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Bitcoin and its potential benefits were discussed at the meeting with the Federal Advisory Council and the Board of Governors of the Federal Reserve.
The Federal Advisory Council (FAC), which consists of 12 reprsentatives of the banking industry and advises the Federal Reserve Board of Governors, discussed bitcoin and its advantages at the quarterly meeting on the 9th of May, reports CNN Money.
The FAC and the Board of Governors discussed banking, economic and financial stability of bitcoin. Besides, the meeting focused on the potential benefits of the virtual currency, whether it could contribute to such market innovations as the development of new markets and growth of global economic consumption.
The council stated: “Bitcoin does not present a threat to economic activity by disrupting traditional channels of commerce; rather, it could serve as a boon.”
Although the FAC doesn’t see any threat to the banking system, still, it is a threat to payment processors due to its low fees.
Security concerns were named as one of the reasons that restrain further adoption of the digital currency.
“Extreme price volatility is similar to other speculative forms of stored value, undermining Bitcoin’s credibility. […] Susceptibility to theft increases uncertainty for users seeking alternatives to traditional institution-based deposits.”
The council considers bitcoin has “room to improve” and its price volatility is “likely to diminish over time”. It was also noted that “bitcoin transactions correspond to only a fraction of today’s global fund flows”.
In general, opinions on bitcoin differed much from those recent hostile statements from international central banks on the virtual currency.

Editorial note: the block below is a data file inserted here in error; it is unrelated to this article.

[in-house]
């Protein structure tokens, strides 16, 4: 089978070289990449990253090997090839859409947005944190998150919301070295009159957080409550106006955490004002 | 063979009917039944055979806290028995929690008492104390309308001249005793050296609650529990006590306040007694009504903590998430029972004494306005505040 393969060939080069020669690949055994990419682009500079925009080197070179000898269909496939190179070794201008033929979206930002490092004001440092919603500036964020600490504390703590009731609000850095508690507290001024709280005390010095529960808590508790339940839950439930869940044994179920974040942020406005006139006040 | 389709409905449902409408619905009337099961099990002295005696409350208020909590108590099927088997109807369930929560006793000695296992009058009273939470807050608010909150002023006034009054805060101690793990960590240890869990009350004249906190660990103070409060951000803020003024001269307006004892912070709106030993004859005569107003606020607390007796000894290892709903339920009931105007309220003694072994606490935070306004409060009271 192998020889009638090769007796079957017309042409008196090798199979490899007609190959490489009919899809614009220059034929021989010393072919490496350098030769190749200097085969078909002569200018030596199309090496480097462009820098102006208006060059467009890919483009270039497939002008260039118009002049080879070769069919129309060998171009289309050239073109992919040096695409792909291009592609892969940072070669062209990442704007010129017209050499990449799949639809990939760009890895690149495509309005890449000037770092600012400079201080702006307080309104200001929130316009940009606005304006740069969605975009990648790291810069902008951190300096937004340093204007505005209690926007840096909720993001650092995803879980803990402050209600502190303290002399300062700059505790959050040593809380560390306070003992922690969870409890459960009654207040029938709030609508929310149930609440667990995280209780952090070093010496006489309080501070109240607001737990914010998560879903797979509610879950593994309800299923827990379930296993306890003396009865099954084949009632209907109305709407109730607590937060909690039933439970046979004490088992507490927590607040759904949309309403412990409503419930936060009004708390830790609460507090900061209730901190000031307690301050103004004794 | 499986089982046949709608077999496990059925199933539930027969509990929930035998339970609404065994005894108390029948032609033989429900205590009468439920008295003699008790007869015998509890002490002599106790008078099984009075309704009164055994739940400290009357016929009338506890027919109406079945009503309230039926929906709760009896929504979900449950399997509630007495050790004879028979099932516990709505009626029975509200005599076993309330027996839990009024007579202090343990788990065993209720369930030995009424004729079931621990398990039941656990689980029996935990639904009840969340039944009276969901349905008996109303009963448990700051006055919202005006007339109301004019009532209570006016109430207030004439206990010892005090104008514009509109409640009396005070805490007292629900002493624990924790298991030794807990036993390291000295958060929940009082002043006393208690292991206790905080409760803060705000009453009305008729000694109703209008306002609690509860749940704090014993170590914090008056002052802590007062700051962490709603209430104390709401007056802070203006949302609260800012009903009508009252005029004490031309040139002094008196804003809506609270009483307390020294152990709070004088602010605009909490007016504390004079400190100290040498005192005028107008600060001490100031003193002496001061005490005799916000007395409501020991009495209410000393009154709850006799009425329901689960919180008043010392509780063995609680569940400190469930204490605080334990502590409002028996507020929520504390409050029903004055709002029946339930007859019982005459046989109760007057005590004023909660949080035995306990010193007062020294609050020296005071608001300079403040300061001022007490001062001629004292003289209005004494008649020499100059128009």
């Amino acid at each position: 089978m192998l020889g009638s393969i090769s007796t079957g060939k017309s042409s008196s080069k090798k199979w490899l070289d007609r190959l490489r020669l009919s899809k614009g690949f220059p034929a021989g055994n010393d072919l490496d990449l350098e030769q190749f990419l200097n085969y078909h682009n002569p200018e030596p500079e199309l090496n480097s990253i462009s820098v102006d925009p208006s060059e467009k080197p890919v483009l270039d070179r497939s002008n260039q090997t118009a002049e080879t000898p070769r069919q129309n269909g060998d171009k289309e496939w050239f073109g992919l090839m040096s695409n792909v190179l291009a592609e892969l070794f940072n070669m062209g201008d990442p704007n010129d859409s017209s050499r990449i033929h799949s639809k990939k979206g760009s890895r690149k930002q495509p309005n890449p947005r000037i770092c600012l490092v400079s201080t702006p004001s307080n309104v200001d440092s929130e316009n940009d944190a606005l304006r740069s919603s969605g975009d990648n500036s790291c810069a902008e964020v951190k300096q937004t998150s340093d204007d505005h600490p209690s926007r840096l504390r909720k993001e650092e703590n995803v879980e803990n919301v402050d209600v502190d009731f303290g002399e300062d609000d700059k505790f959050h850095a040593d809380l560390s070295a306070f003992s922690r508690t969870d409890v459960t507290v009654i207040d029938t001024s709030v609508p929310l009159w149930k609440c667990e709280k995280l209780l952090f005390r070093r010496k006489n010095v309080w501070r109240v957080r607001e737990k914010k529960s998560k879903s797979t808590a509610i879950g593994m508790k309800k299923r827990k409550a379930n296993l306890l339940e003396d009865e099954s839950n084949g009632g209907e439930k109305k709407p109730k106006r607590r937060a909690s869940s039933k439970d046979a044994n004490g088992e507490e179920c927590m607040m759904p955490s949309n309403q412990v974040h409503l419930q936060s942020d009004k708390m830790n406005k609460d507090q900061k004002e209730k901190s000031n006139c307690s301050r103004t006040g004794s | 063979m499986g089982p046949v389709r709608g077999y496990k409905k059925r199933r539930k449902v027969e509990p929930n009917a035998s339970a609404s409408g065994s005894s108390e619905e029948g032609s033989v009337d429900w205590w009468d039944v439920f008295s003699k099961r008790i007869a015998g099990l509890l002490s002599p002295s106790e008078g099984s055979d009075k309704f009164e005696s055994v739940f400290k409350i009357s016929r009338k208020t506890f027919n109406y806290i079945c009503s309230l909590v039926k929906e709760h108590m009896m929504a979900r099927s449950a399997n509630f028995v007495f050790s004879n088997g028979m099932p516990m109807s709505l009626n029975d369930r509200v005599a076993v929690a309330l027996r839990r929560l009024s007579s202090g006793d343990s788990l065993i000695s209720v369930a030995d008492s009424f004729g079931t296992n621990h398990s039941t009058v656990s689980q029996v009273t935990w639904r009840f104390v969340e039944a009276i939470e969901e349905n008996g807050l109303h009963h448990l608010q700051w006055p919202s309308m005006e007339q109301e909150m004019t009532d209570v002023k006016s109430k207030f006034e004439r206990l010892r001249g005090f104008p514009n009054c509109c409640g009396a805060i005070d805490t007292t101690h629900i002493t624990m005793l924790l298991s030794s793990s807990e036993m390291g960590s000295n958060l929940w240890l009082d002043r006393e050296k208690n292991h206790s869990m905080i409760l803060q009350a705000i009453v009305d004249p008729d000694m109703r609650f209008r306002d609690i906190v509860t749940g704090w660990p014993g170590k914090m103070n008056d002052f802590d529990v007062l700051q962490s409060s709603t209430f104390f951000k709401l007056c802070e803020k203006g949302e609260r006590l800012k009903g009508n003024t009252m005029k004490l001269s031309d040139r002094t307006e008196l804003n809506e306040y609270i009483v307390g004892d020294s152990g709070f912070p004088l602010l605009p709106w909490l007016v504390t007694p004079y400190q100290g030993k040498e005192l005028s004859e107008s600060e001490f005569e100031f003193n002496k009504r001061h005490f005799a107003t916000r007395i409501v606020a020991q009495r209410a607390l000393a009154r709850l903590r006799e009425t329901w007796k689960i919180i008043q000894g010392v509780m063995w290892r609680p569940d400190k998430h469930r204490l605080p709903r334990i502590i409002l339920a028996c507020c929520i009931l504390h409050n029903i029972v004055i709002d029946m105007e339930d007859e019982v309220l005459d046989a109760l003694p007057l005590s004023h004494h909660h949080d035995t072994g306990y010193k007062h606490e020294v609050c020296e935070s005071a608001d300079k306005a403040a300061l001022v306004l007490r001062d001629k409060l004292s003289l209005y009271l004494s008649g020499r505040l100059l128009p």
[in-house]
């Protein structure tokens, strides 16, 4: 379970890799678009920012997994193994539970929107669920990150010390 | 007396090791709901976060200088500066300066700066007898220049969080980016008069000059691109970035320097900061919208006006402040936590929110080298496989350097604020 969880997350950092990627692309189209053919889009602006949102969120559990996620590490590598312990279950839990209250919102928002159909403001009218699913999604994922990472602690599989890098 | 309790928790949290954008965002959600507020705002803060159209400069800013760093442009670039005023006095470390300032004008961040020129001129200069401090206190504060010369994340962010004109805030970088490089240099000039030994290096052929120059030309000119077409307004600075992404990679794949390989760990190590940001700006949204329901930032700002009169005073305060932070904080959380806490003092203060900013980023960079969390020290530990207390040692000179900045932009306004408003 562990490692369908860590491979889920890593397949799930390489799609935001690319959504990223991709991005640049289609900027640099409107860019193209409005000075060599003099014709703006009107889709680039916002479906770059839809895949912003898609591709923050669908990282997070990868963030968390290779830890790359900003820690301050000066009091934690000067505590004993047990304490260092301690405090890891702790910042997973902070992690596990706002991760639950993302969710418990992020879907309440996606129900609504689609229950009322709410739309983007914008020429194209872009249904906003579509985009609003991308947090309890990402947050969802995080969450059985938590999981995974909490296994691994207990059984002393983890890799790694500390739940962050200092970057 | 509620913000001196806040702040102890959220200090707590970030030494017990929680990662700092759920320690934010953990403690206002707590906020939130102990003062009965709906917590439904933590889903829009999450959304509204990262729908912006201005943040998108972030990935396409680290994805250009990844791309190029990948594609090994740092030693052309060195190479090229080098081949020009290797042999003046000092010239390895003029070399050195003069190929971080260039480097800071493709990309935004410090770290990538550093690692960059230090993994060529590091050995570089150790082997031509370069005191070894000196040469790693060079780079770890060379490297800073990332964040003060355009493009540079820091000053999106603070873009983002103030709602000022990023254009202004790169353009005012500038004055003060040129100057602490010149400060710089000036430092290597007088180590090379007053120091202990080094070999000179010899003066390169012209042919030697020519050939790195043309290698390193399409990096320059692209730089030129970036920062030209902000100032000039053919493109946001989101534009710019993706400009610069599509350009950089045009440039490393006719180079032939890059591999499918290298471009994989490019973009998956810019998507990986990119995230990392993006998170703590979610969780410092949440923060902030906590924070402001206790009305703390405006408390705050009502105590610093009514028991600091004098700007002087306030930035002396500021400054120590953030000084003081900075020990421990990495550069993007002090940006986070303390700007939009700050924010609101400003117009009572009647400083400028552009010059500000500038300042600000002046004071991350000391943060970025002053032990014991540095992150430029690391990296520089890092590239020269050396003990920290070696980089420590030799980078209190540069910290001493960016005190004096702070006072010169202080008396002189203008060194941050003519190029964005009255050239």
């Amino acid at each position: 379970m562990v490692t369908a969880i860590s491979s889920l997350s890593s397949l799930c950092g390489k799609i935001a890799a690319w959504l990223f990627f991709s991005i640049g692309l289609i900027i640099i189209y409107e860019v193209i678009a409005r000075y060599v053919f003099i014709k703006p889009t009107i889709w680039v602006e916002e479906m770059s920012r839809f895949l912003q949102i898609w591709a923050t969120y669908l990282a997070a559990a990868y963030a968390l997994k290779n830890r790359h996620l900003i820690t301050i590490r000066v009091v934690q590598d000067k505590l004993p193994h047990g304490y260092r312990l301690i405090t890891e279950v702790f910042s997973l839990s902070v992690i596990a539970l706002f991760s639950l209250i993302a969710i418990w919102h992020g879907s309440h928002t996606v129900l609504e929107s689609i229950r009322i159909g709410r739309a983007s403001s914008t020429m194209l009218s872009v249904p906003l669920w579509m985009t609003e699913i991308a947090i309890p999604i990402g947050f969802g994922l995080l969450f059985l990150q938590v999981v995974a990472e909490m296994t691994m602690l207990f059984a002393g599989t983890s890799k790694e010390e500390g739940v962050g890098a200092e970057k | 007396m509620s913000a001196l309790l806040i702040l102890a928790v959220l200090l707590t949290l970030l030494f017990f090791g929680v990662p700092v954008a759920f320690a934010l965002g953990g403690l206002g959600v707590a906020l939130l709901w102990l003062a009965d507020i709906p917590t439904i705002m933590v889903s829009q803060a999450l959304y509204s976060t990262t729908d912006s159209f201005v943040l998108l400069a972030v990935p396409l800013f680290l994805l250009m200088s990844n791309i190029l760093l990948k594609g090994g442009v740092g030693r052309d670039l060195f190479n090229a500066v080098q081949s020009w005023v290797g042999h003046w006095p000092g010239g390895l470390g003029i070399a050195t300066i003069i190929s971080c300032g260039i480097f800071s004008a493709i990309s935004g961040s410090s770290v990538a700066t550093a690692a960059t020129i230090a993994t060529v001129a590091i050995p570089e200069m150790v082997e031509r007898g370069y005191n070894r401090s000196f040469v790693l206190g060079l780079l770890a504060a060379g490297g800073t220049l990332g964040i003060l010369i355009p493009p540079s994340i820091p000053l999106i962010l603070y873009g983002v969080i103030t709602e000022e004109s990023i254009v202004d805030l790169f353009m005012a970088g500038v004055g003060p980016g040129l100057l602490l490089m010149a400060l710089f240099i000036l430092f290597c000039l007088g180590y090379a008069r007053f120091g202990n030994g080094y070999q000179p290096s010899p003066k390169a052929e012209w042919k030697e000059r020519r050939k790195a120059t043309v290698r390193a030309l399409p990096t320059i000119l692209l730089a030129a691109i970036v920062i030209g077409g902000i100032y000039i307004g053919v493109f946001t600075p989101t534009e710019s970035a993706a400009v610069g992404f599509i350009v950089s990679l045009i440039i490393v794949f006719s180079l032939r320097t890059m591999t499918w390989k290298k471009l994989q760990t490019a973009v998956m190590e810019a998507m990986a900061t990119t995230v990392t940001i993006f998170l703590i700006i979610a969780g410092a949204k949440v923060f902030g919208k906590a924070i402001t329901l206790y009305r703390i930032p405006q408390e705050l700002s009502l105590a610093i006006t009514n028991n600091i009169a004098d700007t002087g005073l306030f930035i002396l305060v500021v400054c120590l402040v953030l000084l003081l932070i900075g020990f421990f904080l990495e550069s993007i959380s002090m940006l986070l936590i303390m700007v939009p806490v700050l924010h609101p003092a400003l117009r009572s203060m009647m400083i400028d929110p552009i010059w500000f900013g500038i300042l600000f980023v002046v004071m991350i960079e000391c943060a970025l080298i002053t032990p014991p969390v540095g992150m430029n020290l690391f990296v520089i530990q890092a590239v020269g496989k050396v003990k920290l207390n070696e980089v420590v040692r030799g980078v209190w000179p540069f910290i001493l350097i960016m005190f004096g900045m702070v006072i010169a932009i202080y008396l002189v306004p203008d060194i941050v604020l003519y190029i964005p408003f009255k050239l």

The Council added: “Consumers are likely to use Bitcoin if they perceive its benefits – namely faster settlement and geographic flexibility – to exceed those of its alternatives. If this were to happen we could see multi-currency accounts at traditional institutions.”
The FAC noted there are certain opportunities for banks: “Should adoption accelerate, banking could participate increasingly in bitcoin fund flows, especially as multi-currency accounts proliferate and reputational concerns subside.”
Although the discussions were mostly positive, the FAC expressed some critical statements about bitcoin. The main concerns outlined at the meeting, include money supply limitations and the potential to be compromised by miners. Moreover, the Council mentioned the risk of possible shadow transactions among banks using the digital currency.
However, the discussions do not mean that Federal Reserve will change its position concerning bitcoin.
In February 2014, Janet Yellen, Federal Reserve chairwoman, said that the US central bank does not have any rights to regulate bitcoin. The statement was prompted by Senator Joe Manchin, who previously lobbied for the US government to ban bitcoin.